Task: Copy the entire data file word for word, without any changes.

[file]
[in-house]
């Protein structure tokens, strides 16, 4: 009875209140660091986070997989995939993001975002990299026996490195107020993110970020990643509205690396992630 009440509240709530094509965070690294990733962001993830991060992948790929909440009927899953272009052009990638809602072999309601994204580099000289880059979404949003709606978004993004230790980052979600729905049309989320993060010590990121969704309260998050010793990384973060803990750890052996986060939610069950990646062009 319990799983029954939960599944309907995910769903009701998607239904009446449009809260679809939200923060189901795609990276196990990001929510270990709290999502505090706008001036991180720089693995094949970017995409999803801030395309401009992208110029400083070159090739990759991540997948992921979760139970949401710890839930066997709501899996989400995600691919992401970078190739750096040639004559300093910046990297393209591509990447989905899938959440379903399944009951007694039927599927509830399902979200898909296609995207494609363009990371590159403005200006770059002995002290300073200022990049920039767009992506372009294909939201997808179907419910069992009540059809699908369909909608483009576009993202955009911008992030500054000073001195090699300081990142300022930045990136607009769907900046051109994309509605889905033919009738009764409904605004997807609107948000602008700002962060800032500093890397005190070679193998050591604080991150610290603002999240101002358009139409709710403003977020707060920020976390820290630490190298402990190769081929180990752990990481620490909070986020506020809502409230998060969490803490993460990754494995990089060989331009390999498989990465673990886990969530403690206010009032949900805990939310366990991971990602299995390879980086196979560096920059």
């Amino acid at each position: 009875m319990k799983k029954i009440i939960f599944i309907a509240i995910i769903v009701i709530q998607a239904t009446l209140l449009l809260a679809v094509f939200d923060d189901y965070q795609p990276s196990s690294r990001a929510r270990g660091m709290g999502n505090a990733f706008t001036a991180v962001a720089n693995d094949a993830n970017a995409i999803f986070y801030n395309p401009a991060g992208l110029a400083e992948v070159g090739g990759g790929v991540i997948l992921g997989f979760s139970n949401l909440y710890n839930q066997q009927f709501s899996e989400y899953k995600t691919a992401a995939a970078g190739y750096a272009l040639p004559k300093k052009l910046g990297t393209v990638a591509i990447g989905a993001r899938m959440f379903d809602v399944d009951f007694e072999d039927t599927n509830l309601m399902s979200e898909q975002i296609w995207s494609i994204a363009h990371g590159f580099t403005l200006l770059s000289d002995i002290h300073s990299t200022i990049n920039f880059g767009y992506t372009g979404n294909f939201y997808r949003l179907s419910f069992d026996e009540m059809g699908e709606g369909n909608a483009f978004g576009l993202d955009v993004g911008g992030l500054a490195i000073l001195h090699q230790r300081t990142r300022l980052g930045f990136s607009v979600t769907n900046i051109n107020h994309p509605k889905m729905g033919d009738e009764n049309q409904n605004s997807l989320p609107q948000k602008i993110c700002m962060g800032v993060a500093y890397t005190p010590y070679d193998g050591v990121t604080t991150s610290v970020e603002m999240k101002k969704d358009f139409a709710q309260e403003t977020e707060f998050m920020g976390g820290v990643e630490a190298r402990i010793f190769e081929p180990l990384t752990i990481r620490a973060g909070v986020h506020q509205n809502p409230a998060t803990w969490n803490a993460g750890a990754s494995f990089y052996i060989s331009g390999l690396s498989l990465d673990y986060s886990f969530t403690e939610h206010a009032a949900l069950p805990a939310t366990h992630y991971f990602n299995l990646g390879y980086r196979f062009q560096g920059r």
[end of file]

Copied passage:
[in-house]
């Protein structure tokens, strides 16, 4: 009875209140660091986070997989995939993001975002990299026996490195107020993110970020990643509205690396992630 009440509240709530094509965070690294990733962001993830991060992948790929909440009927899953272009052009990638809602072999309601994204580099000289880059979404949003709606978004993004230790980052979600729905049309989320993060010590990121969704309260998050010793990384973060803990750890052996986060939610069950990646062009 319990799983029954939960599944309907995910769903009701998607239904009446449009809260679809939200923060189901795609990276196990990001929510270990709290999502505090706008001036991180720089693995094949970017995409999803801030395309401009992208110029400083070159090739990759991540997948992921979760139970949401710890839930066997709501899996989400995600691919992401970078190739750096040639004559300093910046990297393209591509990447989905899938959440379903399944009951007694039927599927509830399902979200898909296609995207494609363009990371590159403005200006770059002995002290300073200022990049920039767009992506372009294909939201997808179907419910069992009540059809699908369909909608483009576009993202955009911008992030500054000073001195090699300081990142300022930045990136607009769907900046051109994309509605889905033919009738009764409904605004997807609107948000602008700002962060800032500093890397005190070679193998050591604080991150610290603002999240101002358009139409709710403003977020707060920020976390820290630490190298402990190769081929180990752990990481620490909070986020506020809502409230998060969490803490993460990754494995990089060989331009390999498989990465673990886990969530403690206010009032949900805990939310366990991971990602299995390879980086196979560096920059």
């Amino acid at each position: 009875m319990k799983k029954i009440i939960f599944i309907a509240i995910i769903v009701i709530q998607a239904t009446l209140l449009l809260a679809v094509f939200d923060d189901y965070q795609p990276s196990s690294r990001a929510r270990g660091m709290g999502n505090a990733f706008t001036a991180v962001a720089n693995d094949a993830n970017a995409i999803f986070y801030n395309p401009a991060g992208l110029a400083e992948v070159g090739g990759g790929v991540i997948l992921g997989f979760s139970n949401l909440y710890n839930q066997q009927f709501s899996e989400y899953k995600t691919a992401a995939a970078g190739y750096a272009l040639p004559k300093k052009l910046g990297t393209v990638a591509i990447g989905a993001r899938m959440f379903d809602v399944d009951f007694e072999d039927t599927n509830l309601m399902s979200e898909q975002i296609w995207s494609i994204a363009h990371g590159f580099t403005l200006l770059s000289d002995i002290h300073s990299t200022i990049n920039f880059g767009y992506t372009g979404n294909f939201y997808r949003l179907s419910f069992d026996e009540m059809g699908e709606g369909n909608a483009f978004g576009l993202d955009v993004g911008g992030l500054a490195i000073l001195h090699q230790r300081t990142r300022l980052g930045f990136s607009v979600t769907n900046i051109n107020h994309p509605k889905m729905g033919d009738e009764n049309q409904n605004s997807l989320p609107q948000k602008i993110c700002m962060g800032v993060a500093y890397t005190p010590y070679d193998g050591v990121t604080t991150s610290v970020e603002m999240k101002k969704d358009f139409a709710q309260e403003t977020e707060f998050m920020g976390g820290v990643e630490a190298r402990i010793f190769e081929p180990l990384t752990i990481r620490a973060g909070v986020h506020q509205n809502p409230a998060t803990w969490n803490a993460g750890a990754s494995f990089y052996i060989s331009g390999l690396s498989l990465d673990y986060s886990f969530t403690e939610h206010a009032a949900l069950p805990a939310t366990h992630y991971f990602n299995l990646g390879y980086r196979f062009q560096g920059r």